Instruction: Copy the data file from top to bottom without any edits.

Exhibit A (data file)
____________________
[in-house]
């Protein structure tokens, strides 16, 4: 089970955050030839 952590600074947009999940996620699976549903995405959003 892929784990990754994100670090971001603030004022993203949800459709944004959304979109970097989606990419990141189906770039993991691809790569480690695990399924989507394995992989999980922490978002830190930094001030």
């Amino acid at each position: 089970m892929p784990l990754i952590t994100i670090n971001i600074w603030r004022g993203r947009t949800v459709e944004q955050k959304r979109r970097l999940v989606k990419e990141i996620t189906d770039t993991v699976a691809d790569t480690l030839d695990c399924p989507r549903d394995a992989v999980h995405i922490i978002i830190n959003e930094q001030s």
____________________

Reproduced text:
[in-house]
């Protein structure tokens, strides 16, 4: 089970955050030839 952590600074947009999940996620699976549903995405959003 892929784990990754994100670090971001603030004022993203949800459709944004959304979109970097989606990419990141189906770039993991691809790569480690695990399924989507394995992989999980922490978002830190930094001030």
């Amino acid at each position: 089970m892929p784990l990754i952590t994100i670090n971001i600074w603030r004022g993203r947009t949800v459709e944004q955050k959304r979109r970097l999940v989606k990419e990141i996620t189906d770039t993991v699976a691809d790569t480690l030839d695990c399924p989507r549903d394995a992989v999980h995405i922490i978002i830190n959003e930094q001030s």